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Delightfully Delectable Dining

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"The Tipping Point"

Service in the Restaurant Industry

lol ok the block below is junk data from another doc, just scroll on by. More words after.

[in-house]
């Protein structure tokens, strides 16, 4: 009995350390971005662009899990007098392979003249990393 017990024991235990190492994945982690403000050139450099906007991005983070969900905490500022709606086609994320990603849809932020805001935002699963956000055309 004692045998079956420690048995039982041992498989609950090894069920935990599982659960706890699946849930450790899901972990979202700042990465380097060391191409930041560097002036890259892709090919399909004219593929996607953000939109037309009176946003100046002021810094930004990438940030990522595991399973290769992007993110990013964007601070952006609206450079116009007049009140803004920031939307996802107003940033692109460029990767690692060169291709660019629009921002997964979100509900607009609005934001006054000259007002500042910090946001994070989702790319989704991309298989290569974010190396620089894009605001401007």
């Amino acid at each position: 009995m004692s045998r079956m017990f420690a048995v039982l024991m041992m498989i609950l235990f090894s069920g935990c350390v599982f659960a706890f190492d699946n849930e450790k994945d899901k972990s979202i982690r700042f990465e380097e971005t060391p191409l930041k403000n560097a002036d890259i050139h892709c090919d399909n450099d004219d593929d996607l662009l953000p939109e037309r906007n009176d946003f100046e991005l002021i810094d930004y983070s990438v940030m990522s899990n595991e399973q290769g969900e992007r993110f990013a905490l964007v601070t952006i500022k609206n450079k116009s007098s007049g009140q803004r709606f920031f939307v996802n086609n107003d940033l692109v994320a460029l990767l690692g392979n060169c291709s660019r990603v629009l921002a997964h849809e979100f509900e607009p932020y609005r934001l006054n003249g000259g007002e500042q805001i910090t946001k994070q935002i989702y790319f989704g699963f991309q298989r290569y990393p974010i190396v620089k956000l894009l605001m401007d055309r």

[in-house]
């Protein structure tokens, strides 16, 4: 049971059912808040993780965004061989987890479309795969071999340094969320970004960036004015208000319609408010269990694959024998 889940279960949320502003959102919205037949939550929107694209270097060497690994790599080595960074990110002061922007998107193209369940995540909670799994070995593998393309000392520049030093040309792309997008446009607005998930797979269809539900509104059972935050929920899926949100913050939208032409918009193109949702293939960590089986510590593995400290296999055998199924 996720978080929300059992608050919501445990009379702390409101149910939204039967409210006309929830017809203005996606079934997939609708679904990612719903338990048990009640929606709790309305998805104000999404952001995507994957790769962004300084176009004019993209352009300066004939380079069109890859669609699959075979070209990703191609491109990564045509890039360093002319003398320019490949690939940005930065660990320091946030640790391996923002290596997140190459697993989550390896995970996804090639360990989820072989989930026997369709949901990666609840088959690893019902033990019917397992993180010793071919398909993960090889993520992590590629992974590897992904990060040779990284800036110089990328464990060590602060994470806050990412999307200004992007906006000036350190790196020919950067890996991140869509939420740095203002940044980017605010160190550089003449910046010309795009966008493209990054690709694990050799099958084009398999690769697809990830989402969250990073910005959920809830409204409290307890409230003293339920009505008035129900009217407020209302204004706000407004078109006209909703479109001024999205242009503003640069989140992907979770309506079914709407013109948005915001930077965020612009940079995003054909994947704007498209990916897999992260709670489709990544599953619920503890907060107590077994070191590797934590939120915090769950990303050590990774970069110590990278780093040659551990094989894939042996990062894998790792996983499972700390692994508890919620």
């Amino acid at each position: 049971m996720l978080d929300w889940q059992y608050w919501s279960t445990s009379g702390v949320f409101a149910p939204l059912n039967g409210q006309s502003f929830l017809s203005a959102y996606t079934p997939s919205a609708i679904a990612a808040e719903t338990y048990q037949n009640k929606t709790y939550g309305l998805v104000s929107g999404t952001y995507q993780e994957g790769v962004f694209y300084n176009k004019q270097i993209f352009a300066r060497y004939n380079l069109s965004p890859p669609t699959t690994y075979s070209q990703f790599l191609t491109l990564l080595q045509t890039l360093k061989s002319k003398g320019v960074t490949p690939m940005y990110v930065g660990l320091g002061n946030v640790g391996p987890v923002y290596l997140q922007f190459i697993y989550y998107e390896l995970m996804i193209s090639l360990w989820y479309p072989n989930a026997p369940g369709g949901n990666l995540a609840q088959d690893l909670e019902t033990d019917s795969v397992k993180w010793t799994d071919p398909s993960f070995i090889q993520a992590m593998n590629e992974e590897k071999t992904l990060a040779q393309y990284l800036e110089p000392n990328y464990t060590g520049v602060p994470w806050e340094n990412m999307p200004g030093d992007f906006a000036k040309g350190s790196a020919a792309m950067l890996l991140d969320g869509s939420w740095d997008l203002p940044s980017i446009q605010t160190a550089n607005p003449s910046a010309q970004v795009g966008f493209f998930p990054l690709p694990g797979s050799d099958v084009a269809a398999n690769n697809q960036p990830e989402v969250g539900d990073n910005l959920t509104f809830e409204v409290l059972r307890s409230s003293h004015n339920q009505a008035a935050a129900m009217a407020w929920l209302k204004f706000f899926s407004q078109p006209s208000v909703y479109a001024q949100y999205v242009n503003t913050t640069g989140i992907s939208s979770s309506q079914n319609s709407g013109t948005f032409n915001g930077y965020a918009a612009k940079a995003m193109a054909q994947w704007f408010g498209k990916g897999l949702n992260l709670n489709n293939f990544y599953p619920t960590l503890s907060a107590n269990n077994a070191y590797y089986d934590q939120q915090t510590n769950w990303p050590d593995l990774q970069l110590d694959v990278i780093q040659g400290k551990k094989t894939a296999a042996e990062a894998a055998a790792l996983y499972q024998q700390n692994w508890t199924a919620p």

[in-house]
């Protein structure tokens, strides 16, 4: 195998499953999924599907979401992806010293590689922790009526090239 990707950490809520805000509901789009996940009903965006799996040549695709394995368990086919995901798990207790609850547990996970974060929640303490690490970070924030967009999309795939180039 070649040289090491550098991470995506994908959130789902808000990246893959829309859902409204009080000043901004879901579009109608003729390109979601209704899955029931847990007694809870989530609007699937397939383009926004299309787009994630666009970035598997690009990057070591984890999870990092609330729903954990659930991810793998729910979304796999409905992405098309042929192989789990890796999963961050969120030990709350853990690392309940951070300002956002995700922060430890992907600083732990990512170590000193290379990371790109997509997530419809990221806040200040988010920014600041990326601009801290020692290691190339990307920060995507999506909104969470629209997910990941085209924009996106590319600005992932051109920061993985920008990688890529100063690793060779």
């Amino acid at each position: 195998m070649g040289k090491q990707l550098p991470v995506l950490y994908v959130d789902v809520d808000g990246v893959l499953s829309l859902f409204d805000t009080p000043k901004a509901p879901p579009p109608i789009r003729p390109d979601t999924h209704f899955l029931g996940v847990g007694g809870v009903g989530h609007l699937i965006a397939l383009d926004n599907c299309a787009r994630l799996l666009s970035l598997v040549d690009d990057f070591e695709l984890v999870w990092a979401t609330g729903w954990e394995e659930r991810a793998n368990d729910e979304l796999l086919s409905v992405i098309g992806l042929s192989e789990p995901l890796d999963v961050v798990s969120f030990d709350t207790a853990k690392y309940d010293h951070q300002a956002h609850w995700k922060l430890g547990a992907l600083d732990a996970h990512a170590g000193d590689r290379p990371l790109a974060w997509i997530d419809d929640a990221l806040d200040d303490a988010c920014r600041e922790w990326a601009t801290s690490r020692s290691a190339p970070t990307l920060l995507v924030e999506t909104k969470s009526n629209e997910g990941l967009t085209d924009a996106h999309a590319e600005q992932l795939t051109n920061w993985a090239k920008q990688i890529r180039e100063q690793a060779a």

Today we pretty much accept tipping as an inevitable part of eating out but that wasn't always so. One hundred years ago there were many people who wanted to eradicate tipping, which had only become commonplace around 1890. They were convinced the custom was a foreign one that didn't belong in a democratic society. They felt it created an unhealthy master-servant relationship in which the server either groveled or tried to manipulate the customer. One of the things critics hated most were snooty waiters in upscale restaurants who made guests anxious by subtly hinting they were low-class pretenders who didn't belong in a fine restaurant. This worked like a charm with insecure folks who compensated by leaving a generous tip to prove they were legit. Restaurant patrons often debate over how much to tip. Leaving a tip at a restaurant gives the restaurant valuable feedback on its service. Tipping also changes from place to place. Tipping is forbidden in some places, like Russia and Japan, while in the South of France, it is the sole source of wait staff's income. In Europe many restaurants add a service charge automatically to the bill. In the US, tipping is often left to the discretion of the dining patron. If the diner received outstanding service and the wait staff focused on the dining experience, then expect to leave a generous tip. On the contrary, if the wait staff seemed rude, ignored the guest or made the dining experience less than enjoyable, then by all means leave a less than generous tip.